Navigating China's New ESG Disclosure Guidelines

Navigating China's New ESG Disclosure Guidelines

By Tim Nicholls

The Guidance for Enterprise ESG Disclosure launched on June 1 is the first China-focused environmental, social and governance (ESG) disclosure standard issued in the country. While its reporting guidelines are not mandatory, it represents a step forward for the private sector and a good foundation in this huge market for further regulatory developments.

The voluntary set of guidelines was published by the China Enterprise Reform and Development Society (CERDS), a state backed think-tank. CERDS worked alongside large companies in various industries, such as Ping An Insurance (2318.HK; 601318.SH), China Mobile (0941.HK; 600941.SH) and China Shenhua Energy (1088.HK; 601088.SH) to create a set of metrics, disclosure principles and requirements for all three areas of E, S and G.

This ESG disclosure standard is the country’s first to be based around Chinese laws, regulation and policies, making it highly relevant, while also seeking to meet international standards where possible. This is a significant step because there are currently no mandatory ESG disclosure requirements for mainland China-listed firms and to date there have been no China-focused metrics to reference.

The standards cover a broad range of topics, including hundreds of metrics and sub-metrics, many related to environmental matters, as well as different categories of indicators and disclosure principles.

Experts have called the guidelines “a move in the right direction” and, while not mandatory, “a promising first step” by filling current gaps in ESG disclosure in mainland China and shedding light on relevant interpretations for this market.

The new guidance comes as China focuses on enhancing regulation for ESG reporting. On the international front, the China Securities Regulatory Commission (CSRC) has said that general sustainability and climate disclosure standards being developed by the International Sustainability Standards Board (ISSB) will have a significant impact on Chinese companies listed overseas. It was also stated that the next step for the regulators is to create standards for mandatory disclosure in China.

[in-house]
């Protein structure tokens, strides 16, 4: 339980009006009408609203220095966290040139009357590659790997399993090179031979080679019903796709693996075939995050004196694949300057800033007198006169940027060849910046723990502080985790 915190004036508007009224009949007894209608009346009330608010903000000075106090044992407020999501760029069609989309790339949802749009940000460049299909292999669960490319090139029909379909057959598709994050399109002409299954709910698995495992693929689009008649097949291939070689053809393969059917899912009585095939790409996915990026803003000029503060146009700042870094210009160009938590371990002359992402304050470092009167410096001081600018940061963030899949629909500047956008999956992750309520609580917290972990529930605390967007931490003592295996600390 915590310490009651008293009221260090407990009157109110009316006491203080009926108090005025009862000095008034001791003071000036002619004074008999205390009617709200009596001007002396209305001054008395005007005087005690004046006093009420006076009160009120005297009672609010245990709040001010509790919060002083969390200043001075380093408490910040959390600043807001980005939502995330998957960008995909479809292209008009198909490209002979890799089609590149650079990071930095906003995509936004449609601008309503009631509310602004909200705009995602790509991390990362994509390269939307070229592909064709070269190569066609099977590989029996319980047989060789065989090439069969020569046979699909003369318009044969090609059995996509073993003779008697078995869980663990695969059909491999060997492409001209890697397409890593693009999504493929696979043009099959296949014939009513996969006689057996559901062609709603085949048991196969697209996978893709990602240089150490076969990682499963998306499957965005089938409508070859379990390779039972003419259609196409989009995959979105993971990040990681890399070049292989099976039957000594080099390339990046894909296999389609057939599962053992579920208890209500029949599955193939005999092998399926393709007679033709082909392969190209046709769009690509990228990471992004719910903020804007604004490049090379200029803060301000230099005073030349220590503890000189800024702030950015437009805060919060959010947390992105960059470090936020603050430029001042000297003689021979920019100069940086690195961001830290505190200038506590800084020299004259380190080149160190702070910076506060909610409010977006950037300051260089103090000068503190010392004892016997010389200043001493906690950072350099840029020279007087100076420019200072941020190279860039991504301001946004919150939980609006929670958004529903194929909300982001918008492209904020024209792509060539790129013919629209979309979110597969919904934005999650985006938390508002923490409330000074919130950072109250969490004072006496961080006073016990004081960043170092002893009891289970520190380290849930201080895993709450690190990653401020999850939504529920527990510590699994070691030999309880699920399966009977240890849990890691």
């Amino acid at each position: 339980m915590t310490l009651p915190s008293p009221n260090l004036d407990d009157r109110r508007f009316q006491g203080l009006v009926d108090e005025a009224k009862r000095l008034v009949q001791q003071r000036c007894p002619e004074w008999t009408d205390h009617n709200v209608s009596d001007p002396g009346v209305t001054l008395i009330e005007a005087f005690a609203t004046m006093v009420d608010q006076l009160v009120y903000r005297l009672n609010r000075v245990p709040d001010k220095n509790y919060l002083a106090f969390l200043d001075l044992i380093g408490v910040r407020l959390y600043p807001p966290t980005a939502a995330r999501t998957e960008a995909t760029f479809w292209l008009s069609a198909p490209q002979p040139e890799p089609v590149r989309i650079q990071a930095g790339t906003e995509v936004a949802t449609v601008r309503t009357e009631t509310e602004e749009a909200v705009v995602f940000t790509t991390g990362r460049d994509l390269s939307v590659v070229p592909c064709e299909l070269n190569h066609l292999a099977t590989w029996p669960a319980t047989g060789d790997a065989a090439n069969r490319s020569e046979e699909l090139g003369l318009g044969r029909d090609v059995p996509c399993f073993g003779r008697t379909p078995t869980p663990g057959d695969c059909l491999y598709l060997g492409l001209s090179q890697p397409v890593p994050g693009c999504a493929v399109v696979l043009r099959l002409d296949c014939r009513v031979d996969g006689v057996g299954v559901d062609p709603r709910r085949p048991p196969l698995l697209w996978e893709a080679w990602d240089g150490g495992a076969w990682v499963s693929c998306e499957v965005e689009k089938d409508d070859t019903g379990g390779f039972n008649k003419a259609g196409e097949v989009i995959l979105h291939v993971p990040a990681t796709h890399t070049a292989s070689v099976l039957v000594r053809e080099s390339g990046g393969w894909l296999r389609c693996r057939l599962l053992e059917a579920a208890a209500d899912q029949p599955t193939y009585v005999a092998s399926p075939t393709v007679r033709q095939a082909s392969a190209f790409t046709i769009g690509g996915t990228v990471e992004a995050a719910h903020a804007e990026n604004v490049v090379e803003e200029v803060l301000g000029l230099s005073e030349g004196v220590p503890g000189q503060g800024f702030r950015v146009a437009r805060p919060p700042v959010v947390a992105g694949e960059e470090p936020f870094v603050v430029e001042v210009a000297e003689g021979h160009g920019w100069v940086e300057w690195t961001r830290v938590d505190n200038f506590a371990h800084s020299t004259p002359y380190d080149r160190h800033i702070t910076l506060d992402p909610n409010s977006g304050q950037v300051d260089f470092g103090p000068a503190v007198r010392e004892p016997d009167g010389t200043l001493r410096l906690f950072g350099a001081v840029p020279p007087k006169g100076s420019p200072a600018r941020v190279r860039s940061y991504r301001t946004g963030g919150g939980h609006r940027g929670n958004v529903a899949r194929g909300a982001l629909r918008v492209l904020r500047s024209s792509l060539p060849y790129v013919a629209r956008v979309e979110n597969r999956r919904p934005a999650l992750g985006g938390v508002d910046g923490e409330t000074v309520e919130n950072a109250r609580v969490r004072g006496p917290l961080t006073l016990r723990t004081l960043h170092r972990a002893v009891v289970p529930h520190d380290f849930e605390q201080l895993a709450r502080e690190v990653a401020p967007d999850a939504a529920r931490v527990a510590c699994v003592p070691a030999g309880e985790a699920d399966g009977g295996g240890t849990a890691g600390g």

What do the guidelines cover? 

The Guidance for Enterprise ESG Disclosure is comprehensive and includes the following:

1. 118 ESG metrics;

2. Three categories of indicators, including primary, secondary and tertiary indicators that pertain to various areas such as resource consumption, climate change, labor rights and governance mechanisms;

3. Disclosure principles for companies to follow, including the provision of quantitative and qualitative data. This includes items such as a list of greenhouse gases that the company is emitting, descriptions of the status of supply chains, descriptions of support that the company is offering employees and more.

Implications for companies

Domestic and multinational companies are already beginning to see the implications of the new guidance on their ESG strategies in China. Domestically, the immediate impact will mainly be on larger Chinese companies, which possess the expertise and resources to comply with the disclosure standards that smaller companies may not be able to achieve.

As the guidelines were developed in compliance with China’s existing domestic regulation in mind, companies that are operating primarily in the Chinese market may well appreciate the relevance. More globally-focused ESG standards may be perceived as less suitable for these companies.

On the other hand, this same point may become an issue for multinational companies looking at these standards, as such companies may face pressure from external investors. They will have to take internationally recognized ESG frameworks into consideration to ensure there are no clashes from what their stakeholders expect from their disclosures.

Tim Nicholls is managing director at Paradigm Consulting Asia, a public relations consultant. 

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